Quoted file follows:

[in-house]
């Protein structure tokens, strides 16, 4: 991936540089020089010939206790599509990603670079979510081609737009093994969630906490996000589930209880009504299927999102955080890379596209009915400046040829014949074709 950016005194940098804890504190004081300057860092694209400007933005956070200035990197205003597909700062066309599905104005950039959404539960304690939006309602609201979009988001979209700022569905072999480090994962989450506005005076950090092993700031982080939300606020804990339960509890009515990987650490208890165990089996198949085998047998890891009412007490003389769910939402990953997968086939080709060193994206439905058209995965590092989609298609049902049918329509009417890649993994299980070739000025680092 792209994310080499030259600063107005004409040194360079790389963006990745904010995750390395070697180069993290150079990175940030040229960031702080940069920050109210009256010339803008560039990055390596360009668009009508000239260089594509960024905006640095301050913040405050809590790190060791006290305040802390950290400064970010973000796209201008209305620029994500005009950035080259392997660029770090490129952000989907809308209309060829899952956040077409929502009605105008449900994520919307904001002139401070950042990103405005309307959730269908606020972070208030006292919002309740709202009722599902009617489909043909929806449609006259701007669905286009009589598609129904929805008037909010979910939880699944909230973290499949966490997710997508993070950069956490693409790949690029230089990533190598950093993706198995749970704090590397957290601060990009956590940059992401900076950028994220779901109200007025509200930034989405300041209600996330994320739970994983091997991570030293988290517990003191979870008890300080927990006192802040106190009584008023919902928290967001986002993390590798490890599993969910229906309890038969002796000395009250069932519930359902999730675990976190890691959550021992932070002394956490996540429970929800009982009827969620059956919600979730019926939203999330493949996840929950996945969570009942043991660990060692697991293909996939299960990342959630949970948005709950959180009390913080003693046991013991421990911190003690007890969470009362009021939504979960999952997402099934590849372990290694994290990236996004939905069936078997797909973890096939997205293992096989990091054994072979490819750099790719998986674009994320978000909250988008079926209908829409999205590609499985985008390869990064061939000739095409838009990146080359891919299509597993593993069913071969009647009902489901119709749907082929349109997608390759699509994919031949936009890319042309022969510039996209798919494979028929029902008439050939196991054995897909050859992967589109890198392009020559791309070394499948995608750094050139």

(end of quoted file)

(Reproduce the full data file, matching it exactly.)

[in-house]
């Protein structure tokens, strides 16, 4: 991936540089020089010939206790599509990603670079979510081609737009093994969630906490996000589930209880009504299927999102955080890379596209009915400046040829014949074709 950016005194940098804890504190004081300057860092694209400007933005956070200035990197205003597909700062066309599905104005950039959404539960304690939006309602609201979009988001979209700022569905072999480090994962989450506005005076950090092993700031982080939300606020804990339960509890009515990987650490208890165990089996198949085998047998890891009412007490003389769910939402990953997968086939080709060193994206439905058209995965590092989609298609049902049918329509009417890649993994299980070739000025680092 792209994310080499030259600063107005004409040194360079790389963006990745904010995750390395070697180069993290150079990175940030040229960031702080940069920050109210009256010339803008560039990055390596360009668009009508000239260089594509960024905006640095301050913040405050809590790190060791006290305040802390950290400064970010973000796209201008209305620029994500005009950035080259392997660029770090490129952000989907809308209309060829899952956040077409929502009605105008449900994520919307904001002139401070950042990103405005309307959730269908606020972070208030006292919002309740709202009722599902009617489909043909929806449609006259701007669905286009009589598609129904929805008037909010979910939880699944909230973290499949966490997710997508993070950069956490693409790949690029230089990533190598950093993706198995749970704090590397957290601060990009956590940059992401900076950028994220779901109200007025509200930034989405300041209600996330994320739970994983091997991570030293988290517990003191979870008890300080927990006192802040106190009584008023919902928290967001986002993390590798490890599993969910229906309890038969002796000395009250069932519930359902999730675990976190890691959550021992932070002394956490996540429970929800009982009827969620059956919600979730019926939203999330493949996840929950996945969570009942043991660990060692697991293909996939299960990342959630949970948005709950959180009390913080003693046991013991421990911190003690007890969470009362009021939504979960999952997402099934590849372990290694994290990236996004939905069936078997797909973890096939997205293992096989990091054994072979490819750099790719998986674009994320978000909250988008079926209908829409999205590609499985985008390869990064061939000739095409838009990146080359891919299509597993593993069913071969009647009902489901119709749907082929349109997608390759699509994919031949936009890319042309022969510039996209798919494979028929029902008439050939196991054995897909050859992967589109890198392009020559791309070394499948995608750094050139």